In the third quarter, Houston put together a sustained drive of 80 yards in nine plays. It concluded when Blanda, under pressure from San Diego’s pass rush, connected with Billy Cannon, who caught the ball at the 20 and went the distance for a 35-yard touchdown. Blanda added the extra point and the Oilers led by 10-0.
The Chargers finally got on the board early in the fourth quarter with a 12-yard Blair field goal. That series was set up by another McNeil interception, this time in Houston territory, and Kemp’s passing plus the running of HB Bo Roberson advanced the ball to the five yard line before having to kick.
With time running out, a 56-yard Jim Norton punt had the Chargers starting at their 37 in a final desperation drive. Kemp threw to FB Charlie Flowers for eight yards and Roberson for five more to reach midfield. A pass interference call on the Oilers moved San Diego to the Houston 38 with the clock down to one minute to play. But it all ended when DB Julian Spence intercepted a Kemp pass at the Houston 30, pulling the ball away from the intended target, TE Dave Kocurek. The Oilers repeated as AFL Champions by a surprisingly low final score of 10-3.
There were several altercations between players during the game, and afterward safety Bob Zeman appeared to go after one of the officials, while San Diego’s Coach Gillman launched a furious verbal assault at them as the participants left the field.
The teams were even with 256 total yards apiece while the Oilers had the edge in first downs with 18 to San Diego’s 15. Most notably, there were a total of 13 turnovers, with Houston giving up seven to six for the Chargers. Also (and likely adding to the fury of the Chargers toward the officials after the game), San Diego was penalized 10 times at a cost of 106 yards, to five flags thrown on the Oilers for 68 yards.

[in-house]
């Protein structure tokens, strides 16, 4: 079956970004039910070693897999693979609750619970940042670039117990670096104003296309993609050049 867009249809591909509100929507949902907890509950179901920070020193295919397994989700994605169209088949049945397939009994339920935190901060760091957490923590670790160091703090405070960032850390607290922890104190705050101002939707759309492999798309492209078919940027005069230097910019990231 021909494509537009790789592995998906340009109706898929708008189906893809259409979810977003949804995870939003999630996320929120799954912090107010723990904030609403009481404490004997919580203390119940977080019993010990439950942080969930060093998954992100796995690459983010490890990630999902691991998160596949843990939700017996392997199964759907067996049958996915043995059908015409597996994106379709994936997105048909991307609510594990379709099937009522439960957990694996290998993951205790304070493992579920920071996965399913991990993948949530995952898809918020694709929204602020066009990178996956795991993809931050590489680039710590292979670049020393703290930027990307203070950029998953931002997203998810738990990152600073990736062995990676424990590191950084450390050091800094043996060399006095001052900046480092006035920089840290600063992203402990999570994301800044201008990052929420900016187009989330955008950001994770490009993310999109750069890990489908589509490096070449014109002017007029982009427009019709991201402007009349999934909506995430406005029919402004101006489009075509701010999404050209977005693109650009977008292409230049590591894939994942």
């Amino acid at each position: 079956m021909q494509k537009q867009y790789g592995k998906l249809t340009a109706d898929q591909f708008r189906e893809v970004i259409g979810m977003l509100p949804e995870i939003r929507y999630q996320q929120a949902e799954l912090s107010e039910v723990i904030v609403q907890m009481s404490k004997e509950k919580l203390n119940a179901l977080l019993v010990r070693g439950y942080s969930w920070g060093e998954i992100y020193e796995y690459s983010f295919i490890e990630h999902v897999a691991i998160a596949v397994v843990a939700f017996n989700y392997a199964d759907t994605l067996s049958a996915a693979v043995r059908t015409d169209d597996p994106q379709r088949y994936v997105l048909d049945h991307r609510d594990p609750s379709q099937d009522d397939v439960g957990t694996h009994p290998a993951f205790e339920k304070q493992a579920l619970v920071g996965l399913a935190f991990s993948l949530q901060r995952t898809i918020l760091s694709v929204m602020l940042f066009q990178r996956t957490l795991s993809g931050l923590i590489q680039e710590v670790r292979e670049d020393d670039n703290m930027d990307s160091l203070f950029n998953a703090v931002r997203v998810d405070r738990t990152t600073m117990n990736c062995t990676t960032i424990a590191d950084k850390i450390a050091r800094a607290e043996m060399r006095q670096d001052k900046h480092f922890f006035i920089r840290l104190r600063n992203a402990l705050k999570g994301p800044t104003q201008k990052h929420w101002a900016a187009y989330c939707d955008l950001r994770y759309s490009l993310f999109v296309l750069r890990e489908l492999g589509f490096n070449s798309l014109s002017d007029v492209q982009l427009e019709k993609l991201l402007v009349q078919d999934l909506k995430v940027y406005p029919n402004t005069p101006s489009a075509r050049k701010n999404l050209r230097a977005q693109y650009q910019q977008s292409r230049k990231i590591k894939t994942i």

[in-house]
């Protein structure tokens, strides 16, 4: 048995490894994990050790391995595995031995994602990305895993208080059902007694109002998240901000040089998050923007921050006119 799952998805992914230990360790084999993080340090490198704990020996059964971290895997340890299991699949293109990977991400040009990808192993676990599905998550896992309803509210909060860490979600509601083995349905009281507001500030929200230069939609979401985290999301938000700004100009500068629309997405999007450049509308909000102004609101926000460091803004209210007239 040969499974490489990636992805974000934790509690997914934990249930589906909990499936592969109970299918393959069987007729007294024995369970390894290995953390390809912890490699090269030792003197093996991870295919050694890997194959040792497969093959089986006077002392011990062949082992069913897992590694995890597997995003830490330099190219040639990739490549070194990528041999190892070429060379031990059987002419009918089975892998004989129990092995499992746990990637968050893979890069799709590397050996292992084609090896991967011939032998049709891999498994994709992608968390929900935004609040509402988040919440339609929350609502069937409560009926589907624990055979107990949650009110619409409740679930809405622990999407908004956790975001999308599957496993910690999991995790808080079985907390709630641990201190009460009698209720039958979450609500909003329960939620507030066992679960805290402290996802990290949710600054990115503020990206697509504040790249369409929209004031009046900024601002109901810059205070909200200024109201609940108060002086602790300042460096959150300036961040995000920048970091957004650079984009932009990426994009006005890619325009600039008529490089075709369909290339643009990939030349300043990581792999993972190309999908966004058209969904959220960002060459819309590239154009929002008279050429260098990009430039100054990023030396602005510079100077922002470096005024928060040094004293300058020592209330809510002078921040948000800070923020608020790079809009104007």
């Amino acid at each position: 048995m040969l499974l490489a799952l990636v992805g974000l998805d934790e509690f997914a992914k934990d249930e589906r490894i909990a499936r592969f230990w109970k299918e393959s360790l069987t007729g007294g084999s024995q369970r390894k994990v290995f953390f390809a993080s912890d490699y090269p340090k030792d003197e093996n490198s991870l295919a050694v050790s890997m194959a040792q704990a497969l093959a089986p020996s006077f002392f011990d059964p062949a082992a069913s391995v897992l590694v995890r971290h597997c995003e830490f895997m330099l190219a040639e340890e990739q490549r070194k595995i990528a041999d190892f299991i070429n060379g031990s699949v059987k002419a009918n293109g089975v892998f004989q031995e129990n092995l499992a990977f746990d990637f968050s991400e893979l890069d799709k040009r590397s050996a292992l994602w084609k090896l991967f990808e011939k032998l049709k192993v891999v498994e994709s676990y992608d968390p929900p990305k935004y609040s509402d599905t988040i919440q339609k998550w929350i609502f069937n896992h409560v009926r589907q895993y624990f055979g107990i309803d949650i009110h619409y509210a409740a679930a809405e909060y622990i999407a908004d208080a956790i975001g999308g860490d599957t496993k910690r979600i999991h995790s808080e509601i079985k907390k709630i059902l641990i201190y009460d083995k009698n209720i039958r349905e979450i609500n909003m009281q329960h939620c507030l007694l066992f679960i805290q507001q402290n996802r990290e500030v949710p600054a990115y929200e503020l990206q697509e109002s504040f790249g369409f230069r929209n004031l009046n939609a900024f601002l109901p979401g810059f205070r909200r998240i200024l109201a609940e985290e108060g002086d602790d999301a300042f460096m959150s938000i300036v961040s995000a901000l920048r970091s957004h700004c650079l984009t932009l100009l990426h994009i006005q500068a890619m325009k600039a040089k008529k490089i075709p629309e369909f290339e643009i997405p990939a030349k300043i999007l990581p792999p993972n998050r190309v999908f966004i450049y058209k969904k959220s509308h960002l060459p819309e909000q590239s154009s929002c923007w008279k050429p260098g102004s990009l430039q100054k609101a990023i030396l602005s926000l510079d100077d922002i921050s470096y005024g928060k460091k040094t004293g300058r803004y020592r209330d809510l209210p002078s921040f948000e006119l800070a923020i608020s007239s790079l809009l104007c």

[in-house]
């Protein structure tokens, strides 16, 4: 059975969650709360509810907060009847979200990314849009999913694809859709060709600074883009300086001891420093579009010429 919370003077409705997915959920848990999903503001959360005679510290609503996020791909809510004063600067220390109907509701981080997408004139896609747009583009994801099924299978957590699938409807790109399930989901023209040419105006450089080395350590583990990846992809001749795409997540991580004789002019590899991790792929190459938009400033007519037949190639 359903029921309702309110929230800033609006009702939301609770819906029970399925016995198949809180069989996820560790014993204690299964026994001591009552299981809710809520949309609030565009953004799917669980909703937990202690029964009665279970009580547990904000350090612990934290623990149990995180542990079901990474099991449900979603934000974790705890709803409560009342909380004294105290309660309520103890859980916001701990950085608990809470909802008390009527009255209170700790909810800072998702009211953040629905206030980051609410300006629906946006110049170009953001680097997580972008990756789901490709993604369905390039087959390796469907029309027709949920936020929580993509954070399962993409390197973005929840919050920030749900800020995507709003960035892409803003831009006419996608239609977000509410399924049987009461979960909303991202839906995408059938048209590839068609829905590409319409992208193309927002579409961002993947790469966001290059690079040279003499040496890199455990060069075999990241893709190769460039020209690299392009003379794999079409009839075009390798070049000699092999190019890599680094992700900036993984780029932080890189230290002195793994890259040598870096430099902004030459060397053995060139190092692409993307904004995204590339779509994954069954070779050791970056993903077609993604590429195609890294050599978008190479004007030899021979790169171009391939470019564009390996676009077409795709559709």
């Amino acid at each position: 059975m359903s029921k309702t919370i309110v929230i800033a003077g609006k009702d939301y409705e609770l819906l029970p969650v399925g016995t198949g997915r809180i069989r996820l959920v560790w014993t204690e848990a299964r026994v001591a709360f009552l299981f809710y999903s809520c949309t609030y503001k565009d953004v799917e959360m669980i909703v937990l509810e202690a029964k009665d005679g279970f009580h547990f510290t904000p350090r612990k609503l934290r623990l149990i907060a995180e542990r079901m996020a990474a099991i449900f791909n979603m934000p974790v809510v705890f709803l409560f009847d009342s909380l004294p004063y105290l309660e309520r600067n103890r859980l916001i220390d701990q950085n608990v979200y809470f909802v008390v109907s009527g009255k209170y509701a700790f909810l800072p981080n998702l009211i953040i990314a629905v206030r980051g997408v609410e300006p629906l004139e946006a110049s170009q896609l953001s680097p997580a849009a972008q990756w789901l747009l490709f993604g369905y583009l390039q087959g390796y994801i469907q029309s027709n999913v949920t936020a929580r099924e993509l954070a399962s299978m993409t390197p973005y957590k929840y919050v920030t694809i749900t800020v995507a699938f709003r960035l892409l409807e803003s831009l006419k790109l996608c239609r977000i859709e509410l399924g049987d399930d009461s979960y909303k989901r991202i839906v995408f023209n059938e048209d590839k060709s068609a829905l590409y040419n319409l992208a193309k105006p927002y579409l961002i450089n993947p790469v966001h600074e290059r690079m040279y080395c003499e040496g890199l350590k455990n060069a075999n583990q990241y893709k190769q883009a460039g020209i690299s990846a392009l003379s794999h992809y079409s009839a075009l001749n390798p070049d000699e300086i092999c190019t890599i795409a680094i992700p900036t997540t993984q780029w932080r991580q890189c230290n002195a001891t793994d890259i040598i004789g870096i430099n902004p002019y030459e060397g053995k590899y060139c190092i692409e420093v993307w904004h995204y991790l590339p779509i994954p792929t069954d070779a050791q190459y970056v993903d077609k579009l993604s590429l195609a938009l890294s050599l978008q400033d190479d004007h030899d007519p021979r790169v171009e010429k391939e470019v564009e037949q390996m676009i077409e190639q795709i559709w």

Billy Cannon was the game’s MVP as he rushed for 48 yards on 15 carries and caught 5 passes for 53 yards that included the only touchdown. George Blanda went to the air 40 times and completed 18 for 160 yards and a TD, but tossed 5 interceptions. FB Charley Tolar gained 52 yards on 16 rushing attempts and Charley Hennigan had 5 catches for 43 yards.
For the Chargers, Jack Kemp was successful on 17 of 32 throws for 226 yards while being intercepted four times. He also was well-contained, running for just five yards on four carries, and was sacked six times. Dave Kocurek caught 7 passes for 123 yards. Bo Roberson ran for 37 yards on 8 attempts and Paul Lowe gained 30 yards on five carries. Charlie McNeil (pictured at right), Bud Whitehead, and Bob Zeman each intercepted two passes apiece.
“Our pre-game strategy was to rush him (Kemp) early so he’d have to keep two backs to block,” explained Houston’s Coach Lemm. “We planned to go into deep coverage afterwards, but our rushes worked so well we stuck to it.”
“We made too many mistakes to beat a good football club,” summed up Sid Gillman from the losing side.
Wally Lemm left the Oilers for the NFL Cardinals in the offseason and was replaced by Frank “Pop” Ivy. Houston topped the Eastern Division for a third straight year, but lost an overtime thriller to the Dallas Texans in the AFL Championship game. San Diego dropped to 4-10 as injuries decimated the club, but bounced back to win the league title in 1963.